Months into the pandemic, Jess Romano moved from California to Croatia, becoming the third person to receive that country’s "digital nomad” visa when it launched in 2021. "When I worked in the office, my time off — and more important — the flexibility around where, when and how I could work was limited,” she said. "Now I can spend months or years at a time living and exploring new places while working full-time.”

Now, as coronavirus cases have fallen and working patterns are being reestablished, many companies are acknowledging the seismic shifts in the workplace and giving their employees increased flexibility about where they work in both the long and short term.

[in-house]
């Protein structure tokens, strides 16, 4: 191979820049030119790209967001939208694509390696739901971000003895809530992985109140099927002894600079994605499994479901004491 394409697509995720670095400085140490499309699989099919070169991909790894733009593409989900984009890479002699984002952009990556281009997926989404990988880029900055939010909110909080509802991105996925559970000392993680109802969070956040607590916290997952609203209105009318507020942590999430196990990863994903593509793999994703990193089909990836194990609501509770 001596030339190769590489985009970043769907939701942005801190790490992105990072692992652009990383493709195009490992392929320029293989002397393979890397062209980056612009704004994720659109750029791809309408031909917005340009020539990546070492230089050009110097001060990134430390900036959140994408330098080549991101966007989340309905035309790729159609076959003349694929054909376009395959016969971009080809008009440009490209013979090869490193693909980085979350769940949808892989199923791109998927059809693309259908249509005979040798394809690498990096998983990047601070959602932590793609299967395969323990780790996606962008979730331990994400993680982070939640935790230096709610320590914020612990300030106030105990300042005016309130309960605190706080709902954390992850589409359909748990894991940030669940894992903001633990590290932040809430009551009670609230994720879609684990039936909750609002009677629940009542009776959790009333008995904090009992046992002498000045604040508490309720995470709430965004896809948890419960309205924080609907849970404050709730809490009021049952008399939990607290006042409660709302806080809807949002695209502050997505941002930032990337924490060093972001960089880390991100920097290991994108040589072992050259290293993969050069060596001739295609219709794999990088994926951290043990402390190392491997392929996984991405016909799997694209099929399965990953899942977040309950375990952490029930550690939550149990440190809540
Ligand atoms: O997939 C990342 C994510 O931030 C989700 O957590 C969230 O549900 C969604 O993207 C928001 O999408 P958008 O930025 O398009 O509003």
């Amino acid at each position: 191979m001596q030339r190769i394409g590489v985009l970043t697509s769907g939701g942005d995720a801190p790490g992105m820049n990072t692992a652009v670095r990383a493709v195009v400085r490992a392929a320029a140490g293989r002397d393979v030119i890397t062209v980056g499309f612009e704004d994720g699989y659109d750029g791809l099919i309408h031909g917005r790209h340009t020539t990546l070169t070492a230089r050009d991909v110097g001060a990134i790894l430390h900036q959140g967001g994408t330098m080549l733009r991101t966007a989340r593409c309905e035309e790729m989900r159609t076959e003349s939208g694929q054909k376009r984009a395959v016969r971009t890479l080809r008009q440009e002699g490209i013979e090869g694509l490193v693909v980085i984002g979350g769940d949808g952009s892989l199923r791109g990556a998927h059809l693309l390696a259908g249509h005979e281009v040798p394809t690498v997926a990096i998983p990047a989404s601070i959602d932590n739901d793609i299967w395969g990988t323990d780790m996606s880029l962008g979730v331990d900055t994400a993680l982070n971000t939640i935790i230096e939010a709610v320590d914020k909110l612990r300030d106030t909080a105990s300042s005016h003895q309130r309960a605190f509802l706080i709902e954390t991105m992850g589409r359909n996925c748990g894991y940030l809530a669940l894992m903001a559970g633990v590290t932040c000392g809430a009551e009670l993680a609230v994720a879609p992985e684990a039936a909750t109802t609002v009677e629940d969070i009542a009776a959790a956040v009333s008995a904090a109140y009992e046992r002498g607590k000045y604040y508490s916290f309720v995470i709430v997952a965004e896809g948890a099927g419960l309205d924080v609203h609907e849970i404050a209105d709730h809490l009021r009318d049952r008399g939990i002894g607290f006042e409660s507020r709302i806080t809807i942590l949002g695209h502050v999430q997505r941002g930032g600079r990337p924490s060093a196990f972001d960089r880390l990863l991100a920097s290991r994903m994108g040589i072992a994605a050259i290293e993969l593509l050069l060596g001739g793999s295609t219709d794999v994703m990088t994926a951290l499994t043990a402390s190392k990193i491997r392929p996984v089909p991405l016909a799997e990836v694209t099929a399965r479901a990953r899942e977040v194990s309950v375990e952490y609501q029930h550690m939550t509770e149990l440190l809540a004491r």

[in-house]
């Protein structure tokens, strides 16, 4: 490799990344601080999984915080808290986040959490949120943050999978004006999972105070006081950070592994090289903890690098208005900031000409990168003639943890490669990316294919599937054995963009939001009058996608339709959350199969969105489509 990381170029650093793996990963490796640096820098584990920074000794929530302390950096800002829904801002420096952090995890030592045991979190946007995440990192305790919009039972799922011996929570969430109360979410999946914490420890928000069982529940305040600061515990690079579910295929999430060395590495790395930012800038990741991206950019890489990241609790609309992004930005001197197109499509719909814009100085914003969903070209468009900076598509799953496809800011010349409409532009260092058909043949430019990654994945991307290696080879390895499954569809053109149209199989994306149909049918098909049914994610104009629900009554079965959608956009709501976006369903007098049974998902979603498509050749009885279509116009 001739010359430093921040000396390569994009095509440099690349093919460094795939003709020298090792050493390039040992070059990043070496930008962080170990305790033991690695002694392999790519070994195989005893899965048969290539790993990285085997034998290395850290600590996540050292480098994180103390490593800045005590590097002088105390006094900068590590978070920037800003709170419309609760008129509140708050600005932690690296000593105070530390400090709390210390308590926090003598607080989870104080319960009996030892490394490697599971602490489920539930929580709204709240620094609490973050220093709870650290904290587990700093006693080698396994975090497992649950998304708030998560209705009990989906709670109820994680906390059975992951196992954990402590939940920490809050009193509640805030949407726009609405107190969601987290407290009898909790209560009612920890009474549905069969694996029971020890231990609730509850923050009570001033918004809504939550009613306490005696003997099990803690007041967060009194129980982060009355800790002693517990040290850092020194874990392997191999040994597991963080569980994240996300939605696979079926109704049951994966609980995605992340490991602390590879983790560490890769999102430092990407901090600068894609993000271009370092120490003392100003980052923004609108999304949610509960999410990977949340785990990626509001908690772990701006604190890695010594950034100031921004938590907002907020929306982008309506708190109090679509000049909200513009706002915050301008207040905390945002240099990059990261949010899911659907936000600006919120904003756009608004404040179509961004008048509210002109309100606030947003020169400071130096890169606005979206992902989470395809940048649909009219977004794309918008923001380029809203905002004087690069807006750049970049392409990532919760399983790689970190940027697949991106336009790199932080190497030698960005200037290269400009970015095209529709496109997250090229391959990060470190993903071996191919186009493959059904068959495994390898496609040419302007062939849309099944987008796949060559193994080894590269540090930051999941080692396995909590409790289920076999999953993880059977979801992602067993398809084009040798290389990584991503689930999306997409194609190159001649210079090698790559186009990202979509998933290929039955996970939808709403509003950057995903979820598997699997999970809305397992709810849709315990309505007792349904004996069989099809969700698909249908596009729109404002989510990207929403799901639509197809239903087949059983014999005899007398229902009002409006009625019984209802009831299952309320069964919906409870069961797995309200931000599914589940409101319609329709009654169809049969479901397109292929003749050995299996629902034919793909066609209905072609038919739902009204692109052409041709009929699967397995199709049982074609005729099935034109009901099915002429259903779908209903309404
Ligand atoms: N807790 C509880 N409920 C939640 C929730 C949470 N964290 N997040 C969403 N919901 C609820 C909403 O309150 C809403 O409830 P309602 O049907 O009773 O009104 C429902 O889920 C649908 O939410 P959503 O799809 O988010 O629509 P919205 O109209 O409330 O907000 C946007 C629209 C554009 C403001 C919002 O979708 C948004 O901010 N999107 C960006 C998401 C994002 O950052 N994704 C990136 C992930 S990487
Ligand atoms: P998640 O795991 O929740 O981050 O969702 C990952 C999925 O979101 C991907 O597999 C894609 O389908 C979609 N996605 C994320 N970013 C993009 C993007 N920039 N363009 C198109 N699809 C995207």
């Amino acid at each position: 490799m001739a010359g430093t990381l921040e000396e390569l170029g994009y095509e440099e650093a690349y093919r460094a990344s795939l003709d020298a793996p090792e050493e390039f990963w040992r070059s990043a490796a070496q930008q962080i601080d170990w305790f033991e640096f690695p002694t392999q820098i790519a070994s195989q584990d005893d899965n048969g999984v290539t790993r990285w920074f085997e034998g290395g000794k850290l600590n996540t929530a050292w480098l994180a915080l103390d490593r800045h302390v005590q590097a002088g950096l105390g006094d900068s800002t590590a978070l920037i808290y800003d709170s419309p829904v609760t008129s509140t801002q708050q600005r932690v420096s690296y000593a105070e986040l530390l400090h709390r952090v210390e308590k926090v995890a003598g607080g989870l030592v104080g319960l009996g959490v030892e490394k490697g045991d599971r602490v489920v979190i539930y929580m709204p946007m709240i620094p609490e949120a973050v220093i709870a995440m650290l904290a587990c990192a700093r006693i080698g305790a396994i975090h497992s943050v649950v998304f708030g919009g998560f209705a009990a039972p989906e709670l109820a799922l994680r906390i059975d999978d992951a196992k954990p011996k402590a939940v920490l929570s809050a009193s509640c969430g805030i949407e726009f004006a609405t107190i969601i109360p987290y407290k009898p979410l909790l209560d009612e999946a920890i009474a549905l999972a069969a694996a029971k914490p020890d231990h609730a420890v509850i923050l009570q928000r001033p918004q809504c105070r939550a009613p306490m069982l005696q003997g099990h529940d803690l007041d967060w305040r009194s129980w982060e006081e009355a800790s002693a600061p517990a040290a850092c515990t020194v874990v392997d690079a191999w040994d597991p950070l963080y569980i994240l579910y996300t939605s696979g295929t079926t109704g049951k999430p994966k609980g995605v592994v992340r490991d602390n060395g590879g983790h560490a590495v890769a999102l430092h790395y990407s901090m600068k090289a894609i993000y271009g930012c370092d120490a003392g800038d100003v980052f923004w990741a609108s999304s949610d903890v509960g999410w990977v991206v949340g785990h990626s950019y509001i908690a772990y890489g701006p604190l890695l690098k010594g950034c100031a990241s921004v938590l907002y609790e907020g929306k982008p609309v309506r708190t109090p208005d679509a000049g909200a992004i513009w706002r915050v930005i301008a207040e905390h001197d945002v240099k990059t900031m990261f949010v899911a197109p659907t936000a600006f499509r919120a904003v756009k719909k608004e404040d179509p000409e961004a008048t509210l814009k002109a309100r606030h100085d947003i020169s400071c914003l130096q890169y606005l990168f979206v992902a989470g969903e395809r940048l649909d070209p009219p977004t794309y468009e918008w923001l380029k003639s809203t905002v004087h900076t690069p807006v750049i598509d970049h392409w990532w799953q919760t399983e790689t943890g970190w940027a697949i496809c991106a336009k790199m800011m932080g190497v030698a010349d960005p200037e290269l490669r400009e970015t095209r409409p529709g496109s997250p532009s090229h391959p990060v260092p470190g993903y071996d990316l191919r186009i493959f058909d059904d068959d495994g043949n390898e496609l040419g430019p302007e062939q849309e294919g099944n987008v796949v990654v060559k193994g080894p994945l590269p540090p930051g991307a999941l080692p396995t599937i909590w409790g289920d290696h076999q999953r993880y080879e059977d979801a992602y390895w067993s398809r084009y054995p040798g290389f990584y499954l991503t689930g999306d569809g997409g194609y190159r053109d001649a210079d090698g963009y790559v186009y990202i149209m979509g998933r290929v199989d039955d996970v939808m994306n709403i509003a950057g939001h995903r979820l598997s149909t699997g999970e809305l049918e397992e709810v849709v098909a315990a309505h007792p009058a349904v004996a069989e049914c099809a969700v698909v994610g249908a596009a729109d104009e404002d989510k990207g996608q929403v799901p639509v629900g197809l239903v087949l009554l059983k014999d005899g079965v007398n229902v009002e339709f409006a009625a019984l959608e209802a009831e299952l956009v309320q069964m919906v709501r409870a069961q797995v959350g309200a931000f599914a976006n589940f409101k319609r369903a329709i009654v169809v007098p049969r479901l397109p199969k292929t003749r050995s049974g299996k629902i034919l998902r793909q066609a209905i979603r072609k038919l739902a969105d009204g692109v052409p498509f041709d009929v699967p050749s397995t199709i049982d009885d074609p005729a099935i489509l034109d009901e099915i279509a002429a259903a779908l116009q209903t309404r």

Kayak, the travel search engine, embraced remote work early in the pandemic, letting its staff set up anywhere the company has a legal entity, which includes 25 countries around the world, and counting. "If we have a legal entity somewhere, we can make payroll, pay taxes, and offer health care. They would just need the appropriate visa to work there,” said Steve Hafner, a co-founder and CEO.